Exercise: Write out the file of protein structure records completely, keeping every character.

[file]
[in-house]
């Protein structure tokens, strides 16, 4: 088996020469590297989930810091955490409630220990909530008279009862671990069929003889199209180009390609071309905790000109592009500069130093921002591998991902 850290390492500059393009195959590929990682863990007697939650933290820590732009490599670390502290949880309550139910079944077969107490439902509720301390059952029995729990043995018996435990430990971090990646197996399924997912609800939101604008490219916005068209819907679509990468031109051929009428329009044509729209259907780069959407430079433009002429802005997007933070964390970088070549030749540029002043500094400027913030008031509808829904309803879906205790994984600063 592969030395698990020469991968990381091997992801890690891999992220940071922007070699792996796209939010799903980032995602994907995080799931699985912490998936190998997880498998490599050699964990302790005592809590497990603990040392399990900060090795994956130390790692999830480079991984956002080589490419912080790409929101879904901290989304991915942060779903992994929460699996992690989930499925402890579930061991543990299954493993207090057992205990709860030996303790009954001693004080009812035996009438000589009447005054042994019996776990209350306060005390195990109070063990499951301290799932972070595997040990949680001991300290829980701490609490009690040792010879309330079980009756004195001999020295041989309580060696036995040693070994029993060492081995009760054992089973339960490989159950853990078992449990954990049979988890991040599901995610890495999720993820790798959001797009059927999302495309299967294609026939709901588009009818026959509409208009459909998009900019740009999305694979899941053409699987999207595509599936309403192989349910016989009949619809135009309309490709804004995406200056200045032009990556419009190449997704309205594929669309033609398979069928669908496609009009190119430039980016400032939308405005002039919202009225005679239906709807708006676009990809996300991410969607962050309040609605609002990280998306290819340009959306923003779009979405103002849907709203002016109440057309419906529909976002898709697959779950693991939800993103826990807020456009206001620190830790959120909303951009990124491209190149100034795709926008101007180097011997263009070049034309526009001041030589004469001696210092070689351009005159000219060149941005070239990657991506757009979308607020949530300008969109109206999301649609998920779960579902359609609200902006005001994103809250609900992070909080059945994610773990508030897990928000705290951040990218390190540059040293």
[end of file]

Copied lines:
[in-house]
């Protein structure tokens, strides 16, 4: 088996020469590297989930810091955490409630220990909530008279009862671990069929003889199209180009390609071309905790000109592009500069130093921002591998991902 850290390492500059393009195959590929990682863990007697939650933290820590732009490599670390502290949880309550139910079944077969107490439902509720301390059952029995729990043995018996435990430990971090990646197996399924997912609800939101604008490219916005068209819907679509990468031109051929009428329009044509729209259907780069959407430079433009002429802005997007933070964390970088070549030749540029002043500094400027913030008031509808829904309803879906205790994984600063 592969030395698990020469991968990381091997992801890690891999992220940071922007070699792996796209939010799903980032995602994907995080799931699985912490998936190998997880498998490599050699964990302790005592809590497990603990040392399990900060090795994956130390790692999830480079991984956002080589490419912080790409929101879904901290989304991915942060779903992994929460699996992690989930499925402890579930061991543990299954493993207090057992205990709860030996303790009954001693004080009812035996009438000589009447005054042994019996776990209350306060005390195990109070063990499951301290799932972070595997040990949680001991300290829980701490609490009690040792010879309330079980009756004195001999020295041989309580060696036995040693070994029993060492081995009760054992089973339960490989159950853990078992449990954990049979988890991040599901995610890495999720993820790798959001797009059927999302495309299967294609026939709901588009009818026959509409208009459909998009900019740009999305694979899941053409699987999207595509599936309403192989349910016989009949619809135009309309490709804004995406200056200045032009990556419009190449997704309205594929669309033609398979069928669908496609009009190119430039980016400032939308405005002039919202009225005679239906709807708006676009990809996300991410969607962050309040609605609002990280998306290819340009959306923003779009979405103002849907709203002016109440057309419906529909976002898709697959779950693991939800993103826990807020456009206001620190830790959120909303951009990124491209190149100034795709926008101007180097011997263009070049034309526009001041030589004469001696210092070689351009005159000219060149941005070239990657991506757009979308607020949530300008969109109206999301649609998920779960579902359609609200902006005001994103809250609900992070909080059945994610773990508030897990928000705290951040990218390190540059040293």